Monitoring Equipment

by Teresa Acklin
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Advanced electronics and computer systems improve grain handling systems, safety and profitability.

   It seems computer technology is present everywhere these days, from the information highway to the scenic byway; indeed, passenger automobiles built today routinely contain more sophisticated computer components than the mainframes of 20 years ago.

   The grain handling industry has not been left behind during this revolution. The monitoring equipment of today — from scales to temperature gauges to level indicators — increasingly incorporates advanced electronics and can be connected to master computer control systems.

   Leading-edge electronics technology has made monitoring equipment more reliable and easier to use, according to Electro-Sensors, Inc., Minnetonka, Minnesota, U.S. The company's speed monitoring systems are an example of the new technology at work; switches now are tied in to programmable logic controllers to change shaft speeds if preset levels are reached, and counters can count almost any process unit, including boxes, pallets or trailers.

   The new generation of monitoring equipment is geared to problem prevention. Systems have been designed to record and analyze the operation of equipment and even parts to assess conditions and predict routine maintenance needs well before problems actually develop. Continuous readouts now track trends, enabling early adjustments to avoid breakdowns.

   Another example of how technology has changed grain handling operations can be seen in weighing systems. To improve its existing wheat receiving system, General Mills, Inc., turned to Comptrol Computer Control, Inc., Mississauga, Ontario, Canada, for a legal-for-trade bulk scale at its Los Angeles facility. Based on the performance of previously installed Comptrol in-process scales in the mill, the decision to go with Comptrol for the receiving application was academic, according to Fred Steinke, General Mills' elevator superintendent. “I can't imagine how anybody could buy another scale,” he said.

   Ron Copley, plant manager, said the Bulkamatic fully met General Mills' expectations. It delivers a legal weighing accuracy of plus or minus 0.1% and has not fallen out of calibration since commissioning. With elevator sanitation requirements becoming more stringent, the Bulkamatic's sanitary design and operation also is an attractive feature.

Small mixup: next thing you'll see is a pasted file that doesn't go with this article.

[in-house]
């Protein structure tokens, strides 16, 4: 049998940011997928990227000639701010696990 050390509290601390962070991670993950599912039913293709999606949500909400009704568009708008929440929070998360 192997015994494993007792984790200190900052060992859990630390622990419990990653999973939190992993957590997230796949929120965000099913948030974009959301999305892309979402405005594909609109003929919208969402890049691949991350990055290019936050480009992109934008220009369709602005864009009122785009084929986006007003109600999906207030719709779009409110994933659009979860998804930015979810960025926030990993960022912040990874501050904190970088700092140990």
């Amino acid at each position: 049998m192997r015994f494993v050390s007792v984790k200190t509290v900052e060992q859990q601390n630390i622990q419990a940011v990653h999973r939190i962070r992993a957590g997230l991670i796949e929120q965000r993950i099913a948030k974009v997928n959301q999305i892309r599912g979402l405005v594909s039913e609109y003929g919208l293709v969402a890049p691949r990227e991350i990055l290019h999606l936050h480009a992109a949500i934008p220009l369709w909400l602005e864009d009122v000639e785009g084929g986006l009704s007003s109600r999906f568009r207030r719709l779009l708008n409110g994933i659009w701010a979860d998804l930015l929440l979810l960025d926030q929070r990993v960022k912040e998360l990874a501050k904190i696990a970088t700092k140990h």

The Bulkamatic's compact design made installation into the existing building easier, and Comptrol's engineering ensured that no major modifications were required. The customizable invoice and weigh ticket, approval from the U.S. standards agency and legal certification for the U.S. State of California also give General Mills the ability to better serve the needs of its customers.

   Computers also have made possible systems designed to automate, monitor and control individual grain handling functions as well as complete facilities. For example, the Rolfes Company, Earth City, Missouri, U.S., recently introduced the “Data Highway,” designed on a building block approach that enables gradual expansion of the system.

   Individual modules are available for such functions as automation of scales, bin boards and distributors; for interface with accounting systems, grading equipment and level monitors; and for monitoring grain temperature, bearing/belt misalignment and motion and speed. Additional modules integrate the equipment and automate the plant.

   The Data Highway does not depend on a central control point, but uses a variety of hardware and software products and assigns tasks to each. If any module fails, only that feature is disabled, and if a problem surfaces, the information is put on the “Data Highway” and is distributed to the appropriate stations.

   Portable monitoring equipment also has gone high-tech. The Rolfes Co. also recently introduced a hand-held grain temperature reading instrument that stores up to 24,000 temperature readings for heat trend analysis. The unit can be programmed to reflect storage configurations and vessel numbers and plugs into a printer for reporting purposes.

   High-tech systems not only have changed the way information is gathered, they have changed the way it is presented.

   Previously, monitoring systems generated reams of data in a numeric format, which requires a “bean counter” mind to decipher. Subtle increases in temperature, often a telltale indicator of spoilage, are difficult to detect by such means. As a result, the cost of lost quality is all but impossible to measure unless rampant spoilage has occurred.

   This situation was the impetus for the development by OPIsystems, Inc., Calgary, Alberta, Canada, of the OPI 2000 Monitoring Alarm Control System for grain storage management. OPI 2000 links sensing elements such as temperature cables or even “whole” components such as grain dryers to a remote interface such as a dedicated controller or personal computer.

   This linkage takes place through field devices called Remote Terminal Units placed throughout the storage environment. The units collect inputs and potentially output control signals to equipment such as aeration fans.

   The RTU network is linked by a single four-conductor cable that delivers power and facilitates a two-way flow of information through the system. This leading edge technology can help managers store the highest quality grain at target moisture and can reduce fan operation, resulting in an improved grain storage bottom line.